Chairing a Meeting

Why do meetings fail? Well, there may be reasons such as:

  • lack of time to prepare
  • a badly designed agenda
  • an unsatisfactory venue.

However, if the chairman is doing his (or her) job, it should be possible to overcome these difficulties.

Chairing a meeting means ensuring that a meeting achieves its aims. The meeting should have been called for a specific purpose and all discussion at the meeting must be steered to this end. This may sound simple in theory but in practice it is a very demanding task. The skills required include:


A chairman is like a judge in a court. He should ensure that all participants have an opportunity to express their point of view. It can be difficult to leave your own opinions at home, but if you can’t remain impartial, you shouldn’t have taken the job.


Ensuring that everyone gets a hearing will almost certainly involve stopping someone from dominating the proceedings. The more contentious the issue the more likely you are to to require firmness. You don’t need to be rude or dogmatic. Phrases such as “I think we should hear from Ms. Smith on this” or “can we have some comments from the engineering department on this” should be sufficient in most cases. Once you provide this opening, however, you need to ensure that there are no interruptions while the next speaker has their say.

Staying on course

How often have you seen an agenda left totally aside? The meeting starts off well but becomes embroiled in a particular topic (perhaps the first item on the agenda) and ends when time runs out. A Chairman must assess the importance of each item on the agenda, and allot time to each topic as required. If one issue begins to dominate the chairman must take control. You might suggest a further meeting to discuss the issue at a later date, or that the main parties concerned could continue the discussion at the end of the meeting. Sometimes it will be necessary to call for a decision and then move on to the next topic. You need to stay alert and make sure that the issue has been given an adequate and impartial hearing within the allotted time.


Summarizing can be used to end a topic, to end a discussion, to limit the need for discussion and at the end of a meeting to ensure that everyone has a clear overview of what took place or what action is now required. It is an invaluable skill for a chairman. Summarizing requires active listening. You have to state concisely what was said in an impartial way and end with a clear statement about what is expected to happen next. It takes practice to summarize well, but it is a skill well worth developing.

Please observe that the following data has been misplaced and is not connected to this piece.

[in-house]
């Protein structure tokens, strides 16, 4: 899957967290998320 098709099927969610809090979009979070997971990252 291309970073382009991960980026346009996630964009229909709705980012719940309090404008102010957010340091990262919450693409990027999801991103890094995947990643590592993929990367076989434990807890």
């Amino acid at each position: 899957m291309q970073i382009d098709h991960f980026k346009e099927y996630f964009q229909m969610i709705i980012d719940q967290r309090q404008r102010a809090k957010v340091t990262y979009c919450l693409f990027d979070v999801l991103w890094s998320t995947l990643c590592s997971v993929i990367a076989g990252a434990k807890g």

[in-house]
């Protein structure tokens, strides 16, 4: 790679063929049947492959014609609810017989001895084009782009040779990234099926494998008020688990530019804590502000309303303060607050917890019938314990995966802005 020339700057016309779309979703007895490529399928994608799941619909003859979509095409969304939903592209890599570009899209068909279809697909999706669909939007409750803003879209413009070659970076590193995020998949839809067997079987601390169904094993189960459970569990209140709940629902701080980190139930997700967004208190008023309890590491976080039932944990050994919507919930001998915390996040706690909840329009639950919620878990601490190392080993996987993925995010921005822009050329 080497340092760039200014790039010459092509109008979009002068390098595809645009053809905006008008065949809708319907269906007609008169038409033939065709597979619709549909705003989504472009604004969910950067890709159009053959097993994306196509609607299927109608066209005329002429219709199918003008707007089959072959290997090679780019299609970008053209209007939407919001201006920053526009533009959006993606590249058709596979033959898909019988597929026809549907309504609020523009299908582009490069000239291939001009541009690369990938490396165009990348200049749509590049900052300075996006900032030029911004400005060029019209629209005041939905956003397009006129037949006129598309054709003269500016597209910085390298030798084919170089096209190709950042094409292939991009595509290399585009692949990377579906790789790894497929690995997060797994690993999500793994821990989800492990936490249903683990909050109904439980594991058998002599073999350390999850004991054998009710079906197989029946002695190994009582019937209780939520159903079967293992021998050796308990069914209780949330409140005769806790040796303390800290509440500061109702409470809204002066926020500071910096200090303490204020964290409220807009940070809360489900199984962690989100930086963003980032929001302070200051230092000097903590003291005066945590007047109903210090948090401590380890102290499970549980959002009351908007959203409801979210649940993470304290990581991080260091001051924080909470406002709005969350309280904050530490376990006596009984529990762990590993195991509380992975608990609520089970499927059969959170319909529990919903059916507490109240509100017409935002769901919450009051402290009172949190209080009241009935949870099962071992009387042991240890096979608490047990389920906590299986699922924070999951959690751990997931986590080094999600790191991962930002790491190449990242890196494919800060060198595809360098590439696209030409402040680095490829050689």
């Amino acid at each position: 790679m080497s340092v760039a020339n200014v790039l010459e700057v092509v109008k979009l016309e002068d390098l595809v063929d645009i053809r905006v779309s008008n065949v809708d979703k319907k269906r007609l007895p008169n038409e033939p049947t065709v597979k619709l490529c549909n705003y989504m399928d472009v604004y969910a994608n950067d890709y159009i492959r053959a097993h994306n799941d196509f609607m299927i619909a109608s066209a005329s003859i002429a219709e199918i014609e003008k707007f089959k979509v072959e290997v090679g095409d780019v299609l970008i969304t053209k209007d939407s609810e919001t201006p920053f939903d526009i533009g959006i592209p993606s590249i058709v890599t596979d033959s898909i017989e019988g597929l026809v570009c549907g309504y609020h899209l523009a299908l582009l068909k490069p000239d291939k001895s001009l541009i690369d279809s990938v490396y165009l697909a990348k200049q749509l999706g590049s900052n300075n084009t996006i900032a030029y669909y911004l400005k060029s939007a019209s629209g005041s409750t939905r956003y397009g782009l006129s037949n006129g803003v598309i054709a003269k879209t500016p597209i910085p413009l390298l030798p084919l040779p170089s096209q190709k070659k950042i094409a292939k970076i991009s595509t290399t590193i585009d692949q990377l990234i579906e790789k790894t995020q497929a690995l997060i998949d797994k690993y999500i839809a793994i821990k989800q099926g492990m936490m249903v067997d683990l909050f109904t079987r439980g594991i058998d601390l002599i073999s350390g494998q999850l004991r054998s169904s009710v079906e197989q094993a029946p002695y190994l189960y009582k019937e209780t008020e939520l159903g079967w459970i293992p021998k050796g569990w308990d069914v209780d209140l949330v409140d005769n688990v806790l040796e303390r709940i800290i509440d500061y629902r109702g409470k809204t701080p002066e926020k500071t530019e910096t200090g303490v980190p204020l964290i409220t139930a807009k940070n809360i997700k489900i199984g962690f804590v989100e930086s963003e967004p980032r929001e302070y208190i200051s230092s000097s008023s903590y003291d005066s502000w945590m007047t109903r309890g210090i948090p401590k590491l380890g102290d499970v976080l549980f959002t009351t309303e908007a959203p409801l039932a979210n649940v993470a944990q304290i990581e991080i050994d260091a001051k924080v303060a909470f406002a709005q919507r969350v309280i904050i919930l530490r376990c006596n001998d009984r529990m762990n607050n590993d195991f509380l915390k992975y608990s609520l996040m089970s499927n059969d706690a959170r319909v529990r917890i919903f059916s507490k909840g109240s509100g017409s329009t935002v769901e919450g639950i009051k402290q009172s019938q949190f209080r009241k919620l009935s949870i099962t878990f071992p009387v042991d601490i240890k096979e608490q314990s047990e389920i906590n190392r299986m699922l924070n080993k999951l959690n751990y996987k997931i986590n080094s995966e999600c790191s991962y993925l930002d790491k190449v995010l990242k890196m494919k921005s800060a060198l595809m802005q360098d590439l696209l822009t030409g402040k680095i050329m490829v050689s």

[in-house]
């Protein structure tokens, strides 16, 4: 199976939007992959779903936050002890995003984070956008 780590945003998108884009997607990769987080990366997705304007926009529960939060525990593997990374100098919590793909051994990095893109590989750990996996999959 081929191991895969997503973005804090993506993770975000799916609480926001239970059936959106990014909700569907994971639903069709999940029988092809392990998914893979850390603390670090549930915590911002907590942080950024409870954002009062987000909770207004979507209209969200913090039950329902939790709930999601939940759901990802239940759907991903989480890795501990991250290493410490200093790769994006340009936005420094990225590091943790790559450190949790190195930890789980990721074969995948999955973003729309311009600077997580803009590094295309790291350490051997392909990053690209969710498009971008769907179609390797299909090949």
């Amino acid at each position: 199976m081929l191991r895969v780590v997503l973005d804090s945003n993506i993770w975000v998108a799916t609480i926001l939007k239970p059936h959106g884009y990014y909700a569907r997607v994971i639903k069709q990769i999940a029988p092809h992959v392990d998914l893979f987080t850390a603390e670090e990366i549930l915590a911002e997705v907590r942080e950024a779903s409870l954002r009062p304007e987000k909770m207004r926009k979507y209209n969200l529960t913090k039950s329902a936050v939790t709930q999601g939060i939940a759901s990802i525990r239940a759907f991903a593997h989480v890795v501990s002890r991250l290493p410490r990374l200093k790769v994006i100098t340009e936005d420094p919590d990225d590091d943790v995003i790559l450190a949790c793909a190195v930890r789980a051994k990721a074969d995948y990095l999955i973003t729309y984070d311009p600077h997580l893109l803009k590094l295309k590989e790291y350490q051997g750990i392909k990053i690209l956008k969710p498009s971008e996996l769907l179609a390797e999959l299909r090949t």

Many people feel that being a chairman means opening the meeting and stopping rows. There is much more to it than that. Prior to the meeting, a chairman should consult with the secretary regarding the agenda, ensure that all interested parties have been notified, assess the level of interest and the potential for divisiveness for each item, and allot time to each item, based on decisions required and number of people attending.

During the meeting, the chairman must focus on the decisions required of the meeting, ensure that all participants are accorded adequate time, decide when to end debate on each topic, use appropriate questions to elucidate information or re-direct discussion, listen carefully to all contributions, and clearly summarize proceedings with an emphasis on decisions taken and future plans.

The above are all key ingredients for a fruitful meeting. A tactful but assertive chairman will facilitate an effective meeting, and that’s what everyone wants.